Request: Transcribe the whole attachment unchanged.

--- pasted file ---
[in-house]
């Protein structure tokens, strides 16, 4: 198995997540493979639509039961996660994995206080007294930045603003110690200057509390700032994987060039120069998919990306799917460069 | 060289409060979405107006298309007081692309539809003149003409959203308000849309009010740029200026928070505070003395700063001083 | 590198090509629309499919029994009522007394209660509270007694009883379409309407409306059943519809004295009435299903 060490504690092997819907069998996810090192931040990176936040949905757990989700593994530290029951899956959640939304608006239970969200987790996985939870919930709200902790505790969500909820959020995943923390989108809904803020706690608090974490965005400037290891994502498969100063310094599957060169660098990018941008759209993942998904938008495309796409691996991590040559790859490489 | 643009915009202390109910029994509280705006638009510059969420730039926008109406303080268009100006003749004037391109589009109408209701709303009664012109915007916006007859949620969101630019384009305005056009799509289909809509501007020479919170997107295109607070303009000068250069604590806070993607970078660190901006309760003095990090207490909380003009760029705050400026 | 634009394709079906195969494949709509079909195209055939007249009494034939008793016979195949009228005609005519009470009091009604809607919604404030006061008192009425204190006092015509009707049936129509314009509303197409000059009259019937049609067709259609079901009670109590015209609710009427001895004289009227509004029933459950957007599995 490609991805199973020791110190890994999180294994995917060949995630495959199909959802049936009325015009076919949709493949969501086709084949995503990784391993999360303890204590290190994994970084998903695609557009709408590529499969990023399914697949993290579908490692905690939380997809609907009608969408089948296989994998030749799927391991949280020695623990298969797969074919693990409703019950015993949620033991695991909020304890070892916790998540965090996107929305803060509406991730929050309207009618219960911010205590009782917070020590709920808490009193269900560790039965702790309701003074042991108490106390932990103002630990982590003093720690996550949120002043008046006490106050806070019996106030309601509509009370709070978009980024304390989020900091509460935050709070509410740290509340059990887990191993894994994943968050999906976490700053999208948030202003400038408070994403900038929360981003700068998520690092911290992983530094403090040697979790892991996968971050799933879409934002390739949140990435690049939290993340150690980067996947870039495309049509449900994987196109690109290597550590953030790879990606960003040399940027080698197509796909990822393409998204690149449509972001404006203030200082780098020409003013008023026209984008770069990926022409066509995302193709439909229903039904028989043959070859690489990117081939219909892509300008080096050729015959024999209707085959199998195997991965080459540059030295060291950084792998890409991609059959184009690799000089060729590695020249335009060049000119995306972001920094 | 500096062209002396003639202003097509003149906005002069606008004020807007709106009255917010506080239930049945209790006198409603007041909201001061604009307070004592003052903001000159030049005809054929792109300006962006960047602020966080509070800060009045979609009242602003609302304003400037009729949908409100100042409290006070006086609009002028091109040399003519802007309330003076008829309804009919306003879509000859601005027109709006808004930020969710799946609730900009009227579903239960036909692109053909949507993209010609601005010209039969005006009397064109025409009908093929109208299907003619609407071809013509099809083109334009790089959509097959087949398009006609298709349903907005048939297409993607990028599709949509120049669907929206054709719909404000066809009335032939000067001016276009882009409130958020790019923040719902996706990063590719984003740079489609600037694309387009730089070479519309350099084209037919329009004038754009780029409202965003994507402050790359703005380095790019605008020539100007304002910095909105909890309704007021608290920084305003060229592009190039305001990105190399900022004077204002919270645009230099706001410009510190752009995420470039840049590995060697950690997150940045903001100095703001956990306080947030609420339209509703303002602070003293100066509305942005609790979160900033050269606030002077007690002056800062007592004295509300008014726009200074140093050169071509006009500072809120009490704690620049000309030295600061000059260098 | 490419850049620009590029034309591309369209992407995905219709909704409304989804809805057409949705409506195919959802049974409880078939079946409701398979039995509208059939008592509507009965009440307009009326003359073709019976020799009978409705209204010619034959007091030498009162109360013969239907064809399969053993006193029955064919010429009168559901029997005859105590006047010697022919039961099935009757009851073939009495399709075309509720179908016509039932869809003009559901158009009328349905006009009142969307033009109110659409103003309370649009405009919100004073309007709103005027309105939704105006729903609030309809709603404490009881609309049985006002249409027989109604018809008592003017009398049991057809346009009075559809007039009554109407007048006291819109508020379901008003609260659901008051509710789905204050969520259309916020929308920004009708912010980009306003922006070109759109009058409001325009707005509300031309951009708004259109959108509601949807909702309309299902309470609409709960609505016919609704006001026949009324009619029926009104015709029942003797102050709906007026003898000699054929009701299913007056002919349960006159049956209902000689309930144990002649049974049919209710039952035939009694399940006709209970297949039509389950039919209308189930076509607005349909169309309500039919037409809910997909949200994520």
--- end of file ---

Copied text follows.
[in-house]
């Protein structure tokens, strides 16, 4: 198995997540493979639509039961996660994995206080007294930045603003110690200057509390700032994987060039120069998919990306799917460069 | 060289409060979405107006298309007081692309539809003149003409959203308000849309009010740029200026928070505070003395700063001083 | 590198090509629309499919029994009522007394209660509270007694009883379409309407409306059943519809004295009435299903 060490504690092997819907069998996810090192931040990176936040949905757990989700593994530290029951899956959640939304608006239970969200987790996985939870919930709200902790505790969500909820959020995943923390989108809904803020706690608090974490965005400037290891994502498969100063310094599957060169660098990018941008759209993942998904938008495309796409691996991590040559790859490489 | 643009915009202390109910029994509280705006638009510059969420730039926008109406303080268009100006003749004037391109589009109408209701709303009664012109915007916006007859949620969101630019384009305005056009799509289909809509501007020479919170997107295109607070303009000068250069604590806070993607970078660190901006309760003095990090207490909380003009760029705050400026 | 634009394709079906195969494949709509079909195209055939007249009494034939008793016979195949009228005609005519009470009091009604809607919604404030006061008192009425204190006092015509009707049936129509314009509303197409000059009259019937049609067709259609079901009670109590015209609710009427001895004289009227509004029933459950957007599995 490609991805199973020791110190890994999180294994995917060949995630495959199909959802049936009325015009076919949709493949969501086709084949995503990784391993999360303890204590290190994994970084998903695609557009709408590529499969990023399914697949993290579908490692905690939380997809609907009608969408089948296989994998030749799927391991949280020695623990298969797969074919693990409703019950015993949620033991695991909020304890070892916790998540965090996107929305803060509406991730929050309207009618219960911010205590009782917070020590709920808490009193269900560790039965702790309701003074042991108490106390932990103002630990982590003093720690996550949120002043008046006490106050806070019996106030309601509509009370709070978009980024304390989020900091509460935050709070509410740290509340059990887990191993894994994943968050999906976490700053999208948030202003400038408070994403900038929360981003700068998520690092911290992983530094403090040697979790892991996968971050799933879409934002390739949140990435690049939290993340150690980067996947870039495309049509449900994987196109690109290597550590953030790879990606960003040399940027080698197509796909990822393409998204690149449509972001404006203030200082780098020409003013008023026209984008770069990926022409066509995302193709439909229903039904028989043959070859690489990117081939219909892509300008080096050729015959024999209707085959199998195997991965080459540059030295060291950084792998890409991609059959184009690799000089060729590695020249335009060049000119995306972001920094 | 500096062209002396003639202003097509003149906005002069606008004020807007709106009255917010506080239930049945209790006198409603007041909201001061604009307070004592003052903001000159030049005809054929792109300006962006960047602020966080509070800060009045979609009242602003609302304003400037009729949908409100100042409290006070006086609009002028091109040399003519802007309330003076008829309804009919306003879509000859601005027109709006808004930020969710799946609730900009009227579903239960036909692109053909949507993209010609601005010209039969005006009397064109025409009908093929109208299907003619609407071809013509099809083109334009790089959509097959087949398009006609298709349903907005048939297409993607990028599709949509120049669907929206054709719909404000066809009335032939000067001016276009882009409130958020790019923040719902996706990063590719984003740079489609600037694309387009730089070479519309350099084209037919329009004038754009780029409202965003994507402050790359703005380095790019605008020539100007304002910095909105909890309704007021608290920084305003060229592009190039305001990105190399900022004077204002919270645009230099706001410009510190752009995420470039840049590995060697950690997150940045903001100095703001956990306080947030609420339209509703303002602070003293100066509305942005609790979160900033050269606030002077007690002056800062007592004295509300008014726009200074140093050169071509006009500072809120009490704690620049000309030295600061000059260098 | 490419850049620009590029034309591309369209992407995905219709909704409304989804809805057409949705409506195919959802049974409880078939079946409701398979039995509208059939008592509507009965009440307009009326003359073709019976020799009978409705209204010619034959007091030498009162109360013969239907064809399969053993006193029955064919010429009168559901029997005859105590006047010697022919039961099935009757009851073939009495399709075309509720179908016509039932869809003009559901158009009328349905006009009142969307033009109110659409103003309370649009405009919100004073309007709103005027309105939704105006729903609030309809709603404490009881609309049985006002249409027989109604018809008592003017009398049991057809346009009075559809007039009554109407007048006291819109508020379901008003609260659901008051509710789905204050969520259309916020929308920004009708912010980009306003922006070109759109009058409001325009707005509300031309951009708004259109959108509601949807909702309309299902309470609409709960609505016919609704006001026949009324009619029926009104015709029942003797102050709906007026003898000699054929009701299913007056002919349960006159049956209902000689309930144990002649049974049919209710039952035939009694399940006709209970297949039509389950039919209308189930076509607005349909169309309500039919037409809910997909949200994520």